Author and comedian Iszi Lawrence tells us more about her new historical adventure for children, Billie Swift Takes Flight, in this short video, including a reading from the book.
In her new book, Billie Swift Takes Flight, author and comedian Iszi Lawrence takes us back to WWII and explores the lives of civilian pilots - women and men - of the ATA (Air Transport Auxiliary), who helped the war effort by delivering new planes and transporting planes that needed repairing from one airfield to another. It follows Lawrence's earlier historical fiction novel, The Unstoppable Lettie Pegg, which focuses on women's suffrage just before WW1.
The women of the Air Transport Auxiliary (ATA) who battled against the odds to get the air force's planes to the front lines during WWII and Billie Swift is determined that one day, she will fly the planes, too. But when she discovers a dangerous mystery at the local airport, she realises that lives are at risk. But will she be brave enough to speak out?
In this video, Iszi Lawrence introduces Billie Swift Takes Flight and the work of the ATA's during WWII, and gives a reading from the book.
Read a chapter extract from Billie Swift Takes Flight
Reviews of Billie Swift Takes Flight "It is brimming with historical detail and really highlights the heroic nature of some very inspirational women."
Q&A with Iszi Lawrence
1. Can you tell us about your new book, Billie Swift Takes Flight?
Billie is fascinated by planes and when she witnesses a crash she finds herself suddenly embroiled in a lie that sees her joining the ATA as a cadet and learning to fly. When she thinks that she has discovered a spy amongst the pilots, she sets out on a dangerous mission to uncover the truth and clear the name of her friend.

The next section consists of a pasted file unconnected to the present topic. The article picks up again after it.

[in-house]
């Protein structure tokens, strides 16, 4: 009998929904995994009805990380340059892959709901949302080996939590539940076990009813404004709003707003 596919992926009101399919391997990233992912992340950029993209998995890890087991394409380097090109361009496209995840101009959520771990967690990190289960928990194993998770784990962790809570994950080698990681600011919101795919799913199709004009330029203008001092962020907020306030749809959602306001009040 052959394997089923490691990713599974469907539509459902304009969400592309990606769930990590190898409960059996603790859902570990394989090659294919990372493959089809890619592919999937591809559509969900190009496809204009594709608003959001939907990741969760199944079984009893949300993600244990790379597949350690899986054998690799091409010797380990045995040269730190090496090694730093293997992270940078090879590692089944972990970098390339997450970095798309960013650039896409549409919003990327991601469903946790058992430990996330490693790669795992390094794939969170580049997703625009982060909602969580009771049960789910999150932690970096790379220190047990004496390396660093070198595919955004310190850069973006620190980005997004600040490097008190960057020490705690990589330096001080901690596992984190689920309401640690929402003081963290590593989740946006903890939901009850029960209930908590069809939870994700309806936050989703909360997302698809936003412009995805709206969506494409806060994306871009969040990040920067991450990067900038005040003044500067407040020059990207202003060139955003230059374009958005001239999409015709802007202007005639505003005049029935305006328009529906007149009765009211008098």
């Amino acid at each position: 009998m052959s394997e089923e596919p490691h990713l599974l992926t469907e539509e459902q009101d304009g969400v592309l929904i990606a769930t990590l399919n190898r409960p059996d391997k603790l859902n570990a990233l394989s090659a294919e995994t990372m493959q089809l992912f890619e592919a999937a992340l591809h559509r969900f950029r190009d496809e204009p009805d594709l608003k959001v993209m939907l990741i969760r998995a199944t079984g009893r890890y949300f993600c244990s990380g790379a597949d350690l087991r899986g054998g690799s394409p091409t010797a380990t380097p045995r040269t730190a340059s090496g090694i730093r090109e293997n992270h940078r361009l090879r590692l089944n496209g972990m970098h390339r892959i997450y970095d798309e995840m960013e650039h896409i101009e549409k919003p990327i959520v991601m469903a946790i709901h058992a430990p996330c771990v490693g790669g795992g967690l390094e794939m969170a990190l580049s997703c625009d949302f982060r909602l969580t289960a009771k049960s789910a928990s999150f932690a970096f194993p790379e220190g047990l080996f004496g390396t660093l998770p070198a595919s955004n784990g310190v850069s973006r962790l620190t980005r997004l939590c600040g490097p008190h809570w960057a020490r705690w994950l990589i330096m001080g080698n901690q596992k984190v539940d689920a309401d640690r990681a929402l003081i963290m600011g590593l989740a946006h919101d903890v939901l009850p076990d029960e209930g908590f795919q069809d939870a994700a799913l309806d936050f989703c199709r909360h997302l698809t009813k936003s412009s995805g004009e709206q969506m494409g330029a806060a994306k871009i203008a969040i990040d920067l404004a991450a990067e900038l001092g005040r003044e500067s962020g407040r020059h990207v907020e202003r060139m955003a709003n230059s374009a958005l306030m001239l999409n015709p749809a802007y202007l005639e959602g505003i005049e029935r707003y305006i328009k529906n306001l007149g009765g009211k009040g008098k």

It is a thrilling WWII adventure full of period detail and REAL pilots and REAL crashes. The ATA were a civilian organisation who delivered the planes and included lots of older and disabled men, pilots from all over the world and women who regularly risked their lives to deliver planes to the RAF during the war.
2. Your previous book, The Unstoppable Lette Pegg, is set just before WW1 and focuses on women's vote. What do you enjoy most about writing historical fiction?
That you never get writer's block as there is always more to research! When boring stuff like washing clothes or making lunch becomes an alien adventure in itself; imagine how exciting it is to be charged by a police horse in 1910 or see a Spitfire crash in 1942! Loads of stories pop into your head when you read about history and problems that would be easy to solve now become really incredible ideas for plots once you set them in the past.
3. What are your top tips for writing a book set in the past?
Visit locations and go to museums and see the objects for yourself. Read what people wrote at the time. Really spend time building the world in your head because then it is easier to tell stories about. You have to really imagine what you would do in the same situation and then see what actually happened.
4. Why did you want to write about the Second World War and ATA pilots in this story?
The men and women of the ATA were tremendously brave. They delivered the brand new planes to the RAF bases and flew the broken down planes back to be repaired. They were only trained in five or six different types of aircraft but would fly over 80 types, some of which they had never flown before and which were often in need of repair.